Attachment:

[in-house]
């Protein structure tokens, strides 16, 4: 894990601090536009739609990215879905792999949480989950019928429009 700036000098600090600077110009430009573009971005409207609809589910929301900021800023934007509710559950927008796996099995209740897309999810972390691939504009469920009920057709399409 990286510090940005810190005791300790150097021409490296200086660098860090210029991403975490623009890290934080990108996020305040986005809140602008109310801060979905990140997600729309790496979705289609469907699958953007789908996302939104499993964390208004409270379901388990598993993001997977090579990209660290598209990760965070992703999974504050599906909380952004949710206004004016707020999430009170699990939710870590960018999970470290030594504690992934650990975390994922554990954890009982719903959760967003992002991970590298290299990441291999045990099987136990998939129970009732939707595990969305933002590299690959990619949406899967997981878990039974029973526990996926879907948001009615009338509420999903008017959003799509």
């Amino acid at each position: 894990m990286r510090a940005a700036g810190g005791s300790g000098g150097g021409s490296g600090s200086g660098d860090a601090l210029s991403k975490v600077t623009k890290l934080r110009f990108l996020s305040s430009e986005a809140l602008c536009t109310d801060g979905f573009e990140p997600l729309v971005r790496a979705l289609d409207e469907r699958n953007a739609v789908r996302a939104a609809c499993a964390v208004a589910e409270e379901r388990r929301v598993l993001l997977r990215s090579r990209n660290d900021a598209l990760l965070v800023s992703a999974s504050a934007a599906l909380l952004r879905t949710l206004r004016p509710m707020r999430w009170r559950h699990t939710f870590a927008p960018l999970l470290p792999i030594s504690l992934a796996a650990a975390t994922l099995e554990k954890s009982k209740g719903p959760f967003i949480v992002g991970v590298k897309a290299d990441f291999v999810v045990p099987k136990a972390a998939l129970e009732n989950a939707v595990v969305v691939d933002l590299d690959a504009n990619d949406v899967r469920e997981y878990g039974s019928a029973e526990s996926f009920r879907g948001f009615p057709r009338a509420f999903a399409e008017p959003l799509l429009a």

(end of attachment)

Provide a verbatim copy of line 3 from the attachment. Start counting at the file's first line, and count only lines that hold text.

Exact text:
């Amino acid at each position: 894990m990286r510090a940005a700036g810190g005791s300790g000098g150097g021409s490296g600090s200086g660098d860090a601090l210029s991403k975490v600077t623009k890290l934080r110009f990108l996020s305040s430009e986005a809140l602008c536009t109310d801060g979905f573009e990140p997600l729309v971005r790496a979705l289609d409207e469907r699958n953007a739609v789908r996302a939104a609809c499993a964390v208004a589910e409270e379901r388990r929301v598993l993001l997977r990215s090579r990209n660290d900021a598209l990760l965070v800023s992703a999974s504050a934007a599906l909380l952004r879905t949710l206004r004016p509710m707020r999430w009170r559950h699990t939710f870590a927008p960018l999970l470290p792999i030594s504690l992934a796996a650990a975390t994922l099995e554990k954890s009982k209740g719903p959760f967003i949480v992002g991970v590298k897309a290299d990441f291999v999810v045990p099987k136990a972390a998939l129970e009732n989950a939707v595990v969305v691939d933002l590299d690959a504009n990619d949406v899967r469920e997981y878990g039974s019928a029973e526990s996926f009920r879907g948001f009615p057709r009338a509420f999903a399409e008017p959003l799509l429009a």